It’s the old story. Boy loves girl, girl loves different boy – who also loves her, first boy realising he can’t have girl helps second boy, everyone except first boy is happy. If you don’t recognise it yet, then I am of course talking about Cyrano de Bergerac which is currently showing at the Southwark Playhouse.
It is 1640 and in the theatre of the Hôtel Burgundy they are preparing for a show. Amongst the audience is the beautiful Roxane (Sabrina Bartlett) with her guardian the Count De Guiche (Tamzin Griffin). Also in the audience and not necessarily enjoying the performance is the large nosed – and by large, we mean enormous – Gascon Cadet, Cyrano de Bergerac (Kathryn Hunter) who, possibly to make up for his exaggerated protuberance, is a poet with a wonderful turn of phrase. Now Cyrano is in love with Roxane but so too is another member of the Gascon Cadet’s the handsome Christian de Neuvillette, and it appears she is in love with him. It all gets a bit messy from now on as Cyrano, believing his physical appearance will not win the fair maiden offers to help Christian in his wooing of Roxanne. And all this is done despite a war going on with the Spanish, the plotting of the Count De Guiche to marry Roxanne off to one of his friends – and possible have his way with her first – and all the people out for revenge on Cyrano after he has abused and humiliated them.
This production of Cyrano de Bergerac is unusual in quite a few ways. Firstly it is an all-female cast, using only 7 actresses and secondly, this version is an adaptation by Glyn Maxwell of the original 1897 story by Edmond Rostand. Unfortunately, for me, the show didn’t really work. Although the actors did a pretty good job of delivering the script, I think the adaptation leaves a lot to be desired. For example, I wasn’t really sure – and indeed am still not – about my feelings for Cyrano himself. Was he meant to be a figure of fun strutting around the stage, or was he meant to be a tragic figure living a romance he could never have through another’s life? I did find it really confusing if I’m honest. Now, I’ve never seen the play or various films before so really needed to be shown more of an idea of Cyrano’s personality and although Kathryn Hunter played the part really well, I still wasn’t that aware of who Cyrano really was at the end.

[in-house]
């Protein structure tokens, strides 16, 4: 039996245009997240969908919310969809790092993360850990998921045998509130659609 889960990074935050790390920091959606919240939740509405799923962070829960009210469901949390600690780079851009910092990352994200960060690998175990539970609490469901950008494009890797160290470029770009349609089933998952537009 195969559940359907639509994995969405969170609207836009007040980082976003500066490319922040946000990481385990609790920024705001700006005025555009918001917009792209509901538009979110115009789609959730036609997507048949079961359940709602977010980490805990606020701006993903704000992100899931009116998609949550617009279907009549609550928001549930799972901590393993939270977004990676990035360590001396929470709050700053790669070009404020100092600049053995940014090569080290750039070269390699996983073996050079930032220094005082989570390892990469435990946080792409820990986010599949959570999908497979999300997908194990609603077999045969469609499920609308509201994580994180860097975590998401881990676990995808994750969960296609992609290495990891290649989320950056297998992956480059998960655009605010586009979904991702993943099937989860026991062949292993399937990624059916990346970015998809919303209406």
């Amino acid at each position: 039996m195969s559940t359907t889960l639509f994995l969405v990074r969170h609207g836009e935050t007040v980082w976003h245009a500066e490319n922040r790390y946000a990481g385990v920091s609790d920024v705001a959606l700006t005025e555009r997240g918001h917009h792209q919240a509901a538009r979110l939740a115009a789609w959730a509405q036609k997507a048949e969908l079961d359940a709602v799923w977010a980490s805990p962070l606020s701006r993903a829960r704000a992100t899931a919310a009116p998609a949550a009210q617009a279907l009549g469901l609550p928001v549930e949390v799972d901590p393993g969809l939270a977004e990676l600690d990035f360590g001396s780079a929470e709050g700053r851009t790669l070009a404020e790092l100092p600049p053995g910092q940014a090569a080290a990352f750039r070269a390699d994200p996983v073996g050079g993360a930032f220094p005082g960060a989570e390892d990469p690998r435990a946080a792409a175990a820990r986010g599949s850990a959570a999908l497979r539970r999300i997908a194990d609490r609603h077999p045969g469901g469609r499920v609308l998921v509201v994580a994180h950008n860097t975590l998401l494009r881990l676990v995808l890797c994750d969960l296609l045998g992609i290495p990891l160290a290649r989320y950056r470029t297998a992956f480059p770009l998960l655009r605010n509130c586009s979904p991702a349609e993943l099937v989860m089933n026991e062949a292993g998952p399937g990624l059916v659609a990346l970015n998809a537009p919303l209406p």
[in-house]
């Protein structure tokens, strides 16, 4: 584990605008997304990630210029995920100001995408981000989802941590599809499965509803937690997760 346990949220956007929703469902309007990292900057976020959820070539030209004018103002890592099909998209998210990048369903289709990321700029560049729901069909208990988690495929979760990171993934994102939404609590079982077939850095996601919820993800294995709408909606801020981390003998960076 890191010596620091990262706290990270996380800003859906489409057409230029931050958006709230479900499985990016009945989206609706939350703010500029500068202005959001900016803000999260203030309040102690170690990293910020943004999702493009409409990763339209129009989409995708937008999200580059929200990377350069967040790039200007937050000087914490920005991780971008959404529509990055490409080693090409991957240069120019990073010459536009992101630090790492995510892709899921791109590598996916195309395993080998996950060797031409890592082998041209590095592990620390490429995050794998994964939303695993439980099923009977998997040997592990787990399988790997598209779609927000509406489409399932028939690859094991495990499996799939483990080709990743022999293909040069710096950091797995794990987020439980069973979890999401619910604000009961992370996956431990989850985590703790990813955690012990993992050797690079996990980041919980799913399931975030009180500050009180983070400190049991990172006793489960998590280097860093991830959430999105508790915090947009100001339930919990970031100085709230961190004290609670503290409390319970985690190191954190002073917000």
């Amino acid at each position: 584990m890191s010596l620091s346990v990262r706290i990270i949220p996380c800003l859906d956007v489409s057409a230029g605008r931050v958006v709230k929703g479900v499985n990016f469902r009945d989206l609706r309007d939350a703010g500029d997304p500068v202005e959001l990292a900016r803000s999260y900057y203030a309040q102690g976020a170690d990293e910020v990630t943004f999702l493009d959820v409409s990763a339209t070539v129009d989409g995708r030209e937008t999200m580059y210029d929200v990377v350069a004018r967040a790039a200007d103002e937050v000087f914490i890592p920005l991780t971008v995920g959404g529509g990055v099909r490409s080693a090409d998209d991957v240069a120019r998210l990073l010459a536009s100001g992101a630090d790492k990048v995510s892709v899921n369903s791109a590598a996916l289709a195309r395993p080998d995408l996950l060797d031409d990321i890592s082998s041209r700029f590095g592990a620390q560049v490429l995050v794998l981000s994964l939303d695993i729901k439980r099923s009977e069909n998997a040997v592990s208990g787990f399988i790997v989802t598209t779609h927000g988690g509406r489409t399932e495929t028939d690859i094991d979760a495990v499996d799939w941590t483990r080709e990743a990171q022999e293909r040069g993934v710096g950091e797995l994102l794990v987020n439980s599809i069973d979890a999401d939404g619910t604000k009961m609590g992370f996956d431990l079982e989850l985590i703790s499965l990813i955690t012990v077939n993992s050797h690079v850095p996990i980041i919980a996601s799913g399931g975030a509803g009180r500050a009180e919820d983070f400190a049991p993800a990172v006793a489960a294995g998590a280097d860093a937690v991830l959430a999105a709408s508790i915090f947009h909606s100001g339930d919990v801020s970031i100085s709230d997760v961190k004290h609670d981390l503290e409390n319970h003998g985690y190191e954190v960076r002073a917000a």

I also have to say that I’m not really sure why the production went for an all-female cast. I was sort of expecting there was going to be some form of statement about women in the 17th century, the futility of war, etc but in reality, this was simply a group of talented actresses playing men. Yes, it may have done something to help the gender balance within theatre but I’m not sure it added anything to the play itself. On the whole the setting worked okay and the costumes were flexible enough to allow a wide range of characters to be portrayed but, and here I am being a bit of a stickler, someone needs to ensure that all the Cadets wear their sash the same way to reinforce the idea that they are in uniform and something needs to be done about the plume in Cyrano’s hat which really did seem to have a mind of its own at times.
This has all been a bit negative so far so let’s examine things I did like. Aside from the handing out of madeleines at the beginning (who can resist a free cake?) I did think that certain scenes worked well, particularly the scene in the theatre – where we were treated to a real taste of the verbal skill of Cyrano – and the garden/balcony scene which, thanks to some good work by Director Russell Bolam, brought out some nice comedy and also some lovely words which again gave a taster of Cyrano’s skills.
Overall then, as a newbie to the story, I had issues with this production of Cyrano de Bergerac, my companion, who had read the original text in French was distinctly unimpressed, although she did concede there were some good parts. I think ultimately, the cast made a good effort with a rather poor adaptation that seemed to miss out the heart of the story. For me, I’m glad I saw it as now, I finally have an excuse to watch the Gérard Depardieu version.
Review by Terry Eastham
Swordsman, Philosopher, Poet – Cyrano de Bergerac is all these things, but none of them makes him happy. What he longs for is the love of the beautiful Roxane. But his problem is as plain as the nose on his face. Surely he is too ugly to be loved?
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This new staging of Edmond Rostand’s classic sees one of theatre’s greatest roles played by one of our most exciting and innovative stage actors – Olivier award-winner Kathryn Hunter. As Cyrano, Hunter leads an all-female cast that includes Ellie Kendrick (Game of Thrones, Misfits) and Sabrina Bartlett (Poldark) in Glyn Maxwell’s witty and heartbreaking adaptation.
Lauren Brown and Chloe Courtney present Cyrano de Bergerac
Adapted by Glyn Maxwell from the play by Edmond Rostand
18th February to 19th March 2016